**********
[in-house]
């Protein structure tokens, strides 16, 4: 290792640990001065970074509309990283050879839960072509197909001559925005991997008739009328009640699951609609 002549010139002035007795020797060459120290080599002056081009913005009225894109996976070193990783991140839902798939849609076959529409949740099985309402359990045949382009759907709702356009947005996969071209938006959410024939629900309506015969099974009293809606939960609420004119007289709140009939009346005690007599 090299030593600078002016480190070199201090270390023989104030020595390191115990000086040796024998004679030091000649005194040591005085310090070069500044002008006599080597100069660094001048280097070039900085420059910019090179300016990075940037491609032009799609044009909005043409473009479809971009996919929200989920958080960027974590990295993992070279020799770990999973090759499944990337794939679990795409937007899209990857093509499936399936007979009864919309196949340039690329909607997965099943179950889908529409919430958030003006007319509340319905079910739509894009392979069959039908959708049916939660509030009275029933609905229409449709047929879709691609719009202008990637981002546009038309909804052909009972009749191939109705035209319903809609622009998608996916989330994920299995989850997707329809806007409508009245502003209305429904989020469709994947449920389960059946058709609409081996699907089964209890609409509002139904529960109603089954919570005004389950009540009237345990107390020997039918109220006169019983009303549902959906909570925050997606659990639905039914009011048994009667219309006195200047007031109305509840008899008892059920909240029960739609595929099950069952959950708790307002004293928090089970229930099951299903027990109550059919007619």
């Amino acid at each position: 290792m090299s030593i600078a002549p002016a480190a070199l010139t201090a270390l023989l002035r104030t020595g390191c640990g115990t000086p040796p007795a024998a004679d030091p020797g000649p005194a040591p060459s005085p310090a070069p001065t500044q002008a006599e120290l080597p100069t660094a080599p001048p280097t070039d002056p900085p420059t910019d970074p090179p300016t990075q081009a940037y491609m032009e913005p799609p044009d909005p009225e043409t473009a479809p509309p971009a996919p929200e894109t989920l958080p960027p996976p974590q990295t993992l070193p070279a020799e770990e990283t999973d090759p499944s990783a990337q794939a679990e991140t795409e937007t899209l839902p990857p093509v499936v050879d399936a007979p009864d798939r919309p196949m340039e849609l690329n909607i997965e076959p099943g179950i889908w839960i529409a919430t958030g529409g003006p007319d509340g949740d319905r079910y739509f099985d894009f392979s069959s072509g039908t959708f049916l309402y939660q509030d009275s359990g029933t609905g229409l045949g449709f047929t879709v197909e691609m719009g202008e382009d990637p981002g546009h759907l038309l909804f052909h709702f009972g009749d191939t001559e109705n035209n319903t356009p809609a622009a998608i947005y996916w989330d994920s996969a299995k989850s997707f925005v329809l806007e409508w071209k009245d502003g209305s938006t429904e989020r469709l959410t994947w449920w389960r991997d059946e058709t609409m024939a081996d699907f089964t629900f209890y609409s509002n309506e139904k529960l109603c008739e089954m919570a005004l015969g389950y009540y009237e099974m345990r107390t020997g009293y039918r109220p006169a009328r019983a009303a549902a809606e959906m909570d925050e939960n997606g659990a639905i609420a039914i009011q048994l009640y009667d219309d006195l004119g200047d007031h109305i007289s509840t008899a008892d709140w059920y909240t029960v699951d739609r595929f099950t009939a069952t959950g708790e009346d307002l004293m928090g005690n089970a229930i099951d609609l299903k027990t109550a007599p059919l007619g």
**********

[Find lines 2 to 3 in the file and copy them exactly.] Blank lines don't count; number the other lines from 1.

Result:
């Protein structure tokens, strides 16, 4: 290792640990001065970074509309990283050879839960072509197909001559925005991997008739009328009640699951609609 002549010139002035007795020797060459120290080599002056081009913005009225894109996976070193990783991140839902798939849609076959529409949740099985309402359990045949382009759907709702356009947005996969071209938006959410024939629900309506015969099974009293809606939960609420004119007289709140009939009346005690007599 090299030593600078002016480190070199201090270390023989104030020595390191115990000086040796024998004679030091000649005194040591005085310090070069500044002008006599080597100069660094001048280097070039900085420059910019090179300016990075940037491609032009799609044009909005043409473009479809971009996919929200989920958080960027974590990295993992070279020799770990999973090759499944990337794939679990795409937007899209990857093509499936399936007979009864919309196949340039690329909607997965099943179950889908529409919430958030003006007319509340319905079910739509894009392979069959039908959708049916939660509030009275029933609905229409449709047929879709691609719009202008990637981002546009038309909804052909009972009749191939109705035209319903809609622009998608996916989330994920299995989850997707329809806007409508009245502003209305429904989020469709994947449920389960059946058709609409081996699907089964209890609409509002139904529960109603089954919570005004389950009540009237345990107390020997039918109220006169019983009303549902959906909570925050997606659990639905039914009011048994009667219309006195200047007031109305509840008899008892059920909240029960739609595929099950069952959950708790307002004293928090089970229930099951299903027990109550059919007619």
């Amino acid at each position: 290792m090299s030593i600078a002549p002016a480190a070199l010139t201090a270390l023989l002035r104030t020595g390191c640990g115990t000086p040796p007795a024998a004679d030091p020797g000649p005194a040591p060459s005085p310090a070069p001065t500044q002008a006599e120290l080597p100069t660094a080599p001048p280097t070039d002056p900085p420059t910019d970074p090179p300016t990075q081009a940037y491609m032009e913005p799609p044009d909005p009225e043409t473009a479809p509309p971009a996919p929200e894109t989920l958080p960027p996976p974590q990295t993992l070193p070279a020799e770990e990283t999973d090759p499944s990783a990337q794939a679990e991140t795409e937007t899209l839902p990857p093509v499936v050879d399936a007979p009864d798939r919309p196949m340039e849609l690329n909607i997965e076959p099943g179950i889908w839960i529409a919430t958030g529409g003006p007319d509340g949740d319905r079910y739509f099985d894009f392979s069959s072509g039908t959708f049916l309402y939660q509030d009275s359990g029933t609905g229409l045949g449709f047929t879709v197909e691609m719009g202008e382009d990637p981002g546009h759907l038309l909804f052909h709702f009972g009749d191939t001559e109705n035209n319903t356009p809609a622009a998608i947005y996916w989330d994920s996969a299995k989850s997707f925005v329809l806007e409508w071209k009245d502003g209305s938006t429904e989020r469709l959410t994947w449920w389960r991997d059946e058709t609409m024939a081996d699907f089964t629900f209890y609409s509002n309506e139904k529960l109603c008739e089954m919570a005004l015969g389950y009540y009237e099974m345990r107390t020997g009293y039918r109220p006169a009328r019983a009303a549902a809606e959906m909570d925050e939960n997606g659990a639905i609420a039914i009011q048994l009640y009667d219309d006195l004119g200047d007031h109305i007289s509840t008899a008892d709140w059920y909240t029960v699951d739609r595929f099950t009939a069952t959950g708790e009346d307002l004293m928090g005690n089970a229930i099951d609609l299903k027990t109550a007599p059919l007619g």